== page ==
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The functionality is available, because "the kernel of a matrix over Z/n" is 'the kernel of a morphism between finitely generated abelian groups" or (equivalently) "the kernel of a morphism between finitely generated Z-modules". To interpret the language you'll have to read some algebra texts that go beyond first year material, but the computations in the end all boil down to computing Hermite Normal Forms and possibly Smith Normal forms.

As an example, if you want to compute the (row) kernel of [[2,0],[0,3]] over Z/6Z you can proceed in the following way.

sage: Z2=ZZ^2
sage: M=Z2/(6*Z2)
sage: A=matrix([[2,0],[0,3]])
sage: phi=M.hom([M(a) for a in A])
sage: phi
Morphism from module over Integer Ring with invariants (6, 6) to module with invariants (6, 6) that sends the generators to [(0, 2), (3, 0)]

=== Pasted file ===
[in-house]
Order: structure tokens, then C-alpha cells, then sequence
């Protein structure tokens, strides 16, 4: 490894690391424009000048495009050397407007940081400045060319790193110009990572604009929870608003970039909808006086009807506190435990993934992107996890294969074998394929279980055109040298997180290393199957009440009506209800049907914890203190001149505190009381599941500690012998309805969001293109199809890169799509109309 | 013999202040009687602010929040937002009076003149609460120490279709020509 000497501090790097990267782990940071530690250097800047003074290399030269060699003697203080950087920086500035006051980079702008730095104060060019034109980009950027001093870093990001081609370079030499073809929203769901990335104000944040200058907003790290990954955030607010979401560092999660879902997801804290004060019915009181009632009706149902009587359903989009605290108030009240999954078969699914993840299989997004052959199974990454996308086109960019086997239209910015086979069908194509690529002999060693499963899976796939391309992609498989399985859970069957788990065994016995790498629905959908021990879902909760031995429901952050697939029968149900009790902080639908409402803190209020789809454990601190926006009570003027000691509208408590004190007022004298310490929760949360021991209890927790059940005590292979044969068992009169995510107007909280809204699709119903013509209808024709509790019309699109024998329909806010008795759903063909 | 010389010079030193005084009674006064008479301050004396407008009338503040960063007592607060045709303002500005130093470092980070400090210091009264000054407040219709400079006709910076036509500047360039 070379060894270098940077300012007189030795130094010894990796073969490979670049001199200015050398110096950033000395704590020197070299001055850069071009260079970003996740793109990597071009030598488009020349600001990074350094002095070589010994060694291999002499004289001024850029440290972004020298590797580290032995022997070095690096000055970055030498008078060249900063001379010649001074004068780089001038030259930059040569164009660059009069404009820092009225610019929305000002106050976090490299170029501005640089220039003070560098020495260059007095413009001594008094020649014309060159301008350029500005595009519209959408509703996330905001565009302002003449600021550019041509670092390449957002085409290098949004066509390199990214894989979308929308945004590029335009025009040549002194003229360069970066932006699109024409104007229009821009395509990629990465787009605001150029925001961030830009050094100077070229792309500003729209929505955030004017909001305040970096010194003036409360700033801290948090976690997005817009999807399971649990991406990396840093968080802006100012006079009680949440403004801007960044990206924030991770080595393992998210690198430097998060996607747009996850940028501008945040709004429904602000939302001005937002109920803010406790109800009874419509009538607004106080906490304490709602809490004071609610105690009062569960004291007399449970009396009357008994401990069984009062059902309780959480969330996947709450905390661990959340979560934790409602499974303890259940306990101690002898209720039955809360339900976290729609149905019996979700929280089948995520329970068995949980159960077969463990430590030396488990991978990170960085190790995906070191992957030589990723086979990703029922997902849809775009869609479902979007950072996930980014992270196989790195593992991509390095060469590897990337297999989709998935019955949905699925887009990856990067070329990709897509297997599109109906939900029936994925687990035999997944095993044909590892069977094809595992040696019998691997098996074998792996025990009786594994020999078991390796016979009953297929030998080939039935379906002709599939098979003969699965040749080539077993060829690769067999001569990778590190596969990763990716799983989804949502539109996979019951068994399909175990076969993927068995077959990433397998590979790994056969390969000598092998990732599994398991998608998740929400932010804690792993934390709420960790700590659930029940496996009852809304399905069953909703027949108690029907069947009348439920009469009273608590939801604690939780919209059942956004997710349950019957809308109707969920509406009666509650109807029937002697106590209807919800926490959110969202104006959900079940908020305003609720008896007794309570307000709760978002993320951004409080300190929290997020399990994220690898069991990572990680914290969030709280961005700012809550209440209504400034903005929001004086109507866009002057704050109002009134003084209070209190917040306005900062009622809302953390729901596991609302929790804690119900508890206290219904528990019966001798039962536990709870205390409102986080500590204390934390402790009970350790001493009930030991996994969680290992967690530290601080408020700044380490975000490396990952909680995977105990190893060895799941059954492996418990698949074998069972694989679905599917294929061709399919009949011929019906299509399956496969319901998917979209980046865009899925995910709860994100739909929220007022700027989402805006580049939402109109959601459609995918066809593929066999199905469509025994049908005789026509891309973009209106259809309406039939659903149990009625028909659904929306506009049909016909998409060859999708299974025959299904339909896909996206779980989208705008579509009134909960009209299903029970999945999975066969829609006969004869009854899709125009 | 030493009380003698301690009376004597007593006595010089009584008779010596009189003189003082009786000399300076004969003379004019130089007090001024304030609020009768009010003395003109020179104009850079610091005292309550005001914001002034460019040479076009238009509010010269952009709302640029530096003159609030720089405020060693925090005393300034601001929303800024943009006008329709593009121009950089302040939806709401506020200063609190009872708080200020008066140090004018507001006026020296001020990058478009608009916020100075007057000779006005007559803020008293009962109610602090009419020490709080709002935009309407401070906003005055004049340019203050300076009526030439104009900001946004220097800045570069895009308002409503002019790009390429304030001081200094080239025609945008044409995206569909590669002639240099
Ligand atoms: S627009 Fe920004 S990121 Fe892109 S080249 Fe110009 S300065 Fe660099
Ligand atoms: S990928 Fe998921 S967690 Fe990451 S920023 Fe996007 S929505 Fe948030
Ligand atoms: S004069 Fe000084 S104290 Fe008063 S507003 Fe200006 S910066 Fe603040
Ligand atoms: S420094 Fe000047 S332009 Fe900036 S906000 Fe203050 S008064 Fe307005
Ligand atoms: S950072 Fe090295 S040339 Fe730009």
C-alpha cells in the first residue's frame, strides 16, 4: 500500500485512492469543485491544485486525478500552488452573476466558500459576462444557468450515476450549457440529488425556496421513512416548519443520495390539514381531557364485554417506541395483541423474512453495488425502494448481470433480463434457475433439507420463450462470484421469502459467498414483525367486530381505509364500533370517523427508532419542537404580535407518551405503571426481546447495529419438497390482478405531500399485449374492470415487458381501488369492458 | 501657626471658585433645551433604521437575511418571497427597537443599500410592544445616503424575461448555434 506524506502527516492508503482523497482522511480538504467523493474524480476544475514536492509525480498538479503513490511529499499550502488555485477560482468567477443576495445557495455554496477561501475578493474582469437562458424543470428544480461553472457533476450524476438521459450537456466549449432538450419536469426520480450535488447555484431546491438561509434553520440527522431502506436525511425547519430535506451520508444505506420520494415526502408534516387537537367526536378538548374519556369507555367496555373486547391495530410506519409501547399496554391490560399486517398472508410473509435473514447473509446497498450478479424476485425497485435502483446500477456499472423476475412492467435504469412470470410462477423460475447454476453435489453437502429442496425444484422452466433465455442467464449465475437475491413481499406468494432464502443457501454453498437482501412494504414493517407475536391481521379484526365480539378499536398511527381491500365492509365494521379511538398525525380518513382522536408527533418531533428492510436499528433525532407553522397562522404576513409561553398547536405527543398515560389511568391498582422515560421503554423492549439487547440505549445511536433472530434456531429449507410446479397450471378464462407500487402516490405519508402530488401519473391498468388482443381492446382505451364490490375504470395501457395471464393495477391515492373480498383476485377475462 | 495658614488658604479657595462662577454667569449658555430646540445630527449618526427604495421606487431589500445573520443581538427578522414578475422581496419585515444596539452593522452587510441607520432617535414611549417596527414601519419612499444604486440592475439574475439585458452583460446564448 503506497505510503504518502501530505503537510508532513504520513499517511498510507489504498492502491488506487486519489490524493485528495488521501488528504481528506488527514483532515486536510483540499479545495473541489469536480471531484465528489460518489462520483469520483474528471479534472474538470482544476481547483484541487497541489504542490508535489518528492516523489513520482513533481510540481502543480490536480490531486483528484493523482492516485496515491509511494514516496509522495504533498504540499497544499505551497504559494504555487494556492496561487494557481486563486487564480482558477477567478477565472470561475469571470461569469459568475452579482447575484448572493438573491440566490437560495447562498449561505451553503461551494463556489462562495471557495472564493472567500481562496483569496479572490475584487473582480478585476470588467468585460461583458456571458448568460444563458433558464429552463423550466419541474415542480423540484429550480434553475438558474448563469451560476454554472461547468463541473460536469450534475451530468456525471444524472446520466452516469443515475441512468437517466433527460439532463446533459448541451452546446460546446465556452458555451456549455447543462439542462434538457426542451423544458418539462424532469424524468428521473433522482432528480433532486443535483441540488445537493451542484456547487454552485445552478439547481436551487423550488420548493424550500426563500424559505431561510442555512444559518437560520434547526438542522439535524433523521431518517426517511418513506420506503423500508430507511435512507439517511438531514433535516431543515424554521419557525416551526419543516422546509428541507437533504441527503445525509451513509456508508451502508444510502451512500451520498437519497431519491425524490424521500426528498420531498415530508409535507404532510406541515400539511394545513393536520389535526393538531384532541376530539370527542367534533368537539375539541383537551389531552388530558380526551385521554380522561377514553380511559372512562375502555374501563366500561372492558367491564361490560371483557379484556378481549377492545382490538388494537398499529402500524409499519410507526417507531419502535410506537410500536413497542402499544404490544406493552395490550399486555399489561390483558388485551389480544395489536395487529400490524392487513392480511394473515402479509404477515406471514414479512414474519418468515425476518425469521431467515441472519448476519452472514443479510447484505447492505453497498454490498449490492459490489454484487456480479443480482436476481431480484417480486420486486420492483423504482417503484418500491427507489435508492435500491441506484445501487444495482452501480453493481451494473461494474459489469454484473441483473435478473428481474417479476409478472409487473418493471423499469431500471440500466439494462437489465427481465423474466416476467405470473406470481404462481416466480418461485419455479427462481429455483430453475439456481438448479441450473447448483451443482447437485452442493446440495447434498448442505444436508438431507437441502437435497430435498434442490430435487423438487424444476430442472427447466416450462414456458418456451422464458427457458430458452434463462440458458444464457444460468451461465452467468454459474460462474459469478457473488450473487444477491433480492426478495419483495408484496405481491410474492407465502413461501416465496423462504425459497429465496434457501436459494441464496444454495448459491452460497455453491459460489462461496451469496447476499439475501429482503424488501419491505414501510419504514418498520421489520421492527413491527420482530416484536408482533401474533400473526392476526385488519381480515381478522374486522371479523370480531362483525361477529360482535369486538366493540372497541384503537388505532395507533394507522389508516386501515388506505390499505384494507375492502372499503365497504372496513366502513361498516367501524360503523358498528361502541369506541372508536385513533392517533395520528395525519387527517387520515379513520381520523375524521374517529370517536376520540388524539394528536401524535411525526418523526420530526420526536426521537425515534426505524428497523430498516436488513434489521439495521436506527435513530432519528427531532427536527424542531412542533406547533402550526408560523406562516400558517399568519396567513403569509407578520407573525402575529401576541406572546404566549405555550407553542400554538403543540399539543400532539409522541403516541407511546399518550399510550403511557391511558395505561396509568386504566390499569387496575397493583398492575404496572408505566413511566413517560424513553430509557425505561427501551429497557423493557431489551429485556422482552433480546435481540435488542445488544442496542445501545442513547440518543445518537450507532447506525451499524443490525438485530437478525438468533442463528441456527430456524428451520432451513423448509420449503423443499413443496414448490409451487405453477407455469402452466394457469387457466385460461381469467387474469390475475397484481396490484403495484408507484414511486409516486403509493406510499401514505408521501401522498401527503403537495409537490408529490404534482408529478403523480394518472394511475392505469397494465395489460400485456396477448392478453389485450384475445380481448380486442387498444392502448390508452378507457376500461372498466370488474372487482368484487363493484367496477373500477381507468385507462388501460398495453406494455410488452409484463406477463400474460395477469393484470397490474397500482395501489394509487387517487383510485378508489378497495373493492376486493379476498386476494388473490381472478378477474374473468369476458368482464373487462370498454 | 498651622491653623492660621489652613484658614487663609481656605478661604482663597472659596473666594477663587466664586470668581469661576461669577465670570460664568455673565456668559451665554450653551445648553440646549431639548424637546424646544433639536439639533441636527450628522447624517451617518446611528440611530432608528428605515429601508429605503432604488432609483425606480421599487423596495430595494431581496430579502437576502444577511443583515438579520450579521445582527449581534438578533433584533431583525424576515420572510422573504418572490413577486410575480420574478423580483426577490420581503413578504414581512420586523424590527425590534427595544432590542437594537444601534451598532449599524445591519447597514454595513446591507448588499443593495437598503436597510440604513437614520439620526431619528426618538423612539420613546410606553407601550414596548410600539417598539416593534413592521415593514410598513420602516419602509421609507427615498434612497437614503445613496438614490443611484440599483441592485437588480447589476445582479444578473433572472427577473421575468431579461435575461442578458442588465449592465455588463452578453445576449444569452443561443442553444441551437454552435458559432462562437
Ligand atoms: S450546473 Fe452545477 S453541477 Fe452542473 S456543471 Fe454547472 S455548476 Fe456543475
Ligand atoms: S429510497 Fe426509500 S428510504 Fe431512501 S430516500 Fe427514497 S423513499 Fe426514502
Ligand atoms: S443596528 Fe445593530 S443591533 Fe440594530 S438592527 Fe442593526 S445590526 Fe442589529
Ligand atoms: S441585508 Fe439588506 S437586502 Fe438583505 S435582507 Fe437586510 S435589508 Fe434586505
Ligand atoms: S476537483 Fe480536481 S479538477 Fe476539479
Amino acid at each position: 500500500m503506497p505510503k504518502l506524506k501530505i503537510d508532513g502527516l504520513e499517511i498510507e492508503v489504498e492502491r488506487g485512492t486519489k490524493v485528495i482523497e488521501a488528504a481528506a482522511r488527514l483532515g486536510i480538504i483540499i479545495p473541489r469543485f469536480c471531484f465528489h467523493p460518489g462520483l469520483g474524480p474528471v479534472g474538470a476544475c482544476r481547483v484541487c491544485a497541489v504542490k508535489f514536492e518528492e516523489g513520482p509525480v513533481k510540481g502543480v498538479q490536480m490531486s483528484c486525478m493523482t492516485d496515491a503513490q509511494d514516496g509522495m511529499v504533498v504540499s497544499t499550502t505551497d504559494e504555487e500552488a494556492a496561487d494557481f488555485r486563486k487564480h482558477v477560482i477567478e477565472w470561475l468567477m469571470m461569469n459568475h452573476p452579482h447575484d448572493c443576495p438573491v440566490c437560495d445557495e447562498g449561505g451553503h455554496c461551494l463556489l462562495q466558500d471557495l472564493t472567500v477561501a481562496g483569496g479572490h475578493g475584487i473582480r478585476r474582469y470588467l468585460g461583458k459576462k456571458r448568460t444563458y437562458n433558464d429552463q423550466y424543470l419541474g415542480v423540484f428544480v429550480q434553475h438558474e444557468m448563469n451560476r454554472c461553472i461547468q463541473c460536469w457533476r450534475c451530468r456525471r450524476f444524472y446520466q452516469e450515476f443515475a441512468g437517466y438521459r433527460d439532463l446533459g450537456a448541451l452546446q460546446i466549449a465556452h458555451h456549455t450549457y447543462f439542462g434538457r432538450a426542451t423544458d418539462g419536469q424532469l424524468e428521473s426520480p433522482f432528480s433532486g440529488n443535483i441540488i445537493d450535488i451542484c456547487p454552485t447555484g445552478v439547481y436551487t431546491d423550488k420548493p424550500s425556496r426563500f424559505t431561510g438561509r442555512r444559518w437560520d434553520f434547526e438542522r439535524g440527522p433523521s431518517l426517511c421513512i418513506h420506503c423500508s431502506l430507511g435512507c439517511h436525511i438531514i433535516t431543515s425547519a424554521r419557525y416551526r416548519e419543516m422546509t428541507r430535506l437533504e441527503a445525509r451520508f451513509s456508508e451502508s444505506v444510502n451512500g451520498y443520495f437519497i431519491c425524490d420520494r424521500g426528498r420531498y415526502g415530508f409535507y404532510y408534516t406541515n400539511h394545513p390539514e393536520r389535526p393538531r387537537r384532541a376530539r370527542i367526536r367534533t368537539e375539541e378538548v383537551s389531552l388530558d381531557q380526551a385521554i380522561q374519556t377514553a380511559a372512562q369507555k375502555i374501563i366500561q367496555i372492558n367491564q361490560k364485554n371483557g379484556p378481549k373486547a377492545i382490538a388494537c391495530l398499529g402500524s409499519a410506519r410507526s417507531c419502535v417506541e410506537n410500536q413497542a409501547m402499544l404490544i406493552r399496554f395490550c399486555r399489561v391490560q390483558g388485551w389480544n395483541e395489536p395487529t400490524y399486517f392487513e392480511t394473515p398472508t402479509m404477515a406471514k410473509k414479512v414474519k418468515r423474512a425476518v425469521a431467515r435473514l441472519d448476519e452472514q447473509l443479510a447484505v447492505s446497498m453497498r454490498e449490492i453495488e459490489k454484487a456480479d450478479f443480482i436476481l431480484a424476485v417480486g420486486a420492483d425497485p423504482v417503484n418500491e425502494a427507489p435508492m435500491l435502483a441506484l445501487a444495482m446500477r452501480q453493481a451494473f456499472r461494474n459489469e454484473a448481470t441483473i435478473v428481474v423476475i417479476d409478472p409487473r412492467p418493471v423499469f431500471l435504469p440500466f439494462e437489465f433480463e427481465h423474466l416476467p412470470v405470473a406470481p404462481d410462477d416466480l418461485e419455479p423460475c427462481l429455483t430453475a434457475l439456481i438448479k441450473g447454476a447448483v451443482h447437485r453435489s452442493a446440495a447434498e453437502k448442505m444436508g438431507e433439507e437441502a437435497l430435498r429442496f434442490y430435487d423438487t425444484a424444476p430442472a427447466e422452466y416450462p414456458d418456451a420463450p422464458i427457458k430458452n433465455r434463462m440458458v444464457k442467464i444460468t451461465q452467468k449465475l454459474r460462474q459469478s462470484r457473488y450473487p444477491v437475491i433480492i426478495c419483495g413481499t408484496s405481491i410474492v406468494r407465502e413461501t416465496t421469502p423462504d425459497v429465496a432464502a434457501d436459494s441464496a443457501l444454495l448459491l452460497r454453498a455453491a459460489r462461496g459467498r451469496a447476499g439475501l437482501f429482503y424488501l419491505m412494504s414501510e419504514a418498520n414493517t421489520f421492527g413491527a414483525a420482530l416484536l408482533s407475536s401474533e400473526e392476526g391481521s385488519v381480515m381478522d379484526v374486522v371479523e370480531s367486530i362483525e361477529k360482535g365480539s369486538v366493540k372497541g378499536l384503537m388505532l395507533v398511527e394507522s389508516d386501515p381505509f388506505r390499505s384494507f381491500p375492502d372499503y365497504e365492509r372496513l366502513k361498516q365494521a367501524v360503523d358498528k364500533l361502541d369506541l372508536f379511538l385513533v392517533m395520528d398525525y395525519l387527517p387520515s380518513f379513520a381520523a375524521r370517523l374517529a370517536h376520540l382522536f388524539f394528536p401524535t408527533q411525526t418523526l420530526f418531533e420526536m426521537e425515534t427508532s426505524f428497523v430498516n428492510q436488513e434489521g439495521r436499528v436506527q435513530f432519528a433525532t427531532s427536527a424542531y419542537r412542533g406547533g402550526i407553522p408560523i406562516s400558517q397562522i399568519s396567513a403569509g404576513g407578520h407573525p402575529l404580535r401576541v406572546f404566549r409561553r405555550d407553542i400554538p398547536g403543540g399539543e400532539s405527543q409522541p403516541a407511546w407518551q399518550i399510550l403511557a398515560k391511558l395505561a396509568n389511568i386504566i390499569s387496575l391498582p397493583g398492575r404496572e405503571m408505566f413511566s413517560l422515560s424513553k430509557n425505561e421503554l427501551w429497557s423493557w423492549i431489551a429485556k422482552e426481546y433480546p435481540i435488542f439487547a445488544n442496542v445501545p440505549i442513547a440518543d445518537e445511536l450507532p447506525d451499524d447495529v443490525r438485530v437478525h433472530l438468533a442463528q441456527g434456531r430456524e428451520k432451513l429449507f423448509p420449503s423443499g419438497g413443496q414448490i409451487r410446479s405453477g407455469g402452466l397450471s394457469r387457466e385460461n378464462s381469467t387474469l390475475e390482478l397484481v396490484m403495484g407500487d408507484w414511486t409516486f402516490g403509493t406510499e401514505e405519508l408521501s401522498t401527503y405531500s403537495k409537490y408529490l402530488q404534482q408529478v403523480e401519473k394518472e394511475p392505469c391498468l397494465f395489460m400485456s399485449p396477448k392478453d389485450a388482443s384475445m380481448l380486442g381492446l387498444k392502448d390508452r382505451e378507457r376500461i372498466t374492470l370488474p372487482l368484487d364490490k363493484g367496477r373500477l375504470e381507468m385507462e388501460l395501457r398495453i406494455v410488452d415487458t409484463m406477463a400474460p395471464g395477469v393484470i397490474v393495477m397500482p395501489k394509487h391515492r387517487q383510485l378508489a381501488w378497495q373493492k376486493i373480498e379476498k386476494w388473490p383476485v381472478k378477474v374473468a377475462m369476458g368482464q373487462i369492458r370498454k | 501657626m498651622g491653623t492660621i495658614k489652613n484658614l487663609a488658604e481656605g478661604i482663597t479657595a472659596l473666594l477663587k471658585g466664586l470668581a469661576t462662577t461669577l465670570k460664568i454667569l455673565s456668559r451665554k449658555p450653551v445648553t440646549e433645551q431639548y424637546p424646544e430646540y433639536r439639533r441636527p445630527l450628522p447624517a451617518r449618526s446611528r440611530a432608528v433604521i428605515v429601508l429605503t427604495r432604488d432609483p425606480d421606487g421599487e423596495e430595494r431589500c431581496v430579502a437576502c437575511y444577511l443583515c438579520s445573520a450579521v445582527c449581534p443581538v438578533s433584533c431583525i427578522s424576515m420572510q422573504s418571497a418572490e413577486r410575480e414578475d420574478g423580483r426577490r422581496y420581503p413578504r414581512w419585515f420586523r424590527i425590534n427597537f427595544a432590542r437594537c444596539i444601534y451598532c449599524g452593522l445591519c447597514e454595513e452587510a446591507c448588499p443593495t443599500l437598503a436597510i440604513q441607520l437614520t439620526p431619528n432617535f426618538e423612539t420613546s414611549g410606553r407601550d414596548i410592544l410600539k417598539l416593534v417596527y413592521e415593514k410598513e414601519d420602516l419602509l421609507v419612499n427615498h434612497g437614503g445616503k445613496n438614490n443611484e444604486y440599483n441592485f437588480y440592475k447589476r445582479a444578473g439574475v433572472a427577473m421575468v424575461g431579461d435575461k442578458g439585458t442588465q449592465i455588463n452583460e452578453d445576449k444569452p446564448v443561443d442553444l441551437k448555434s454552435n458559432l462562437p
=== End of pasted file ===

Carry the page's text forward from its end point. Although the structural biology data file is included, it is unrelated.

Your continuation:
sage: phi.kernel()
Finitely generated module V/W over Integer Ring with invariants (6)
sage: [M(b) for b in phi.kernel()]
[(0, 0), (3, 4), (0, 2), (3, 0), (0, 4), (3, 2)]
sage: [M(b) for b in phi.kernel().gens()]
[(3, 4)]

This codes shows that the kernel itself looks like Z/6Z, what its 6 elements are, and that they are the Z/6Z multiples of the vector (3,4).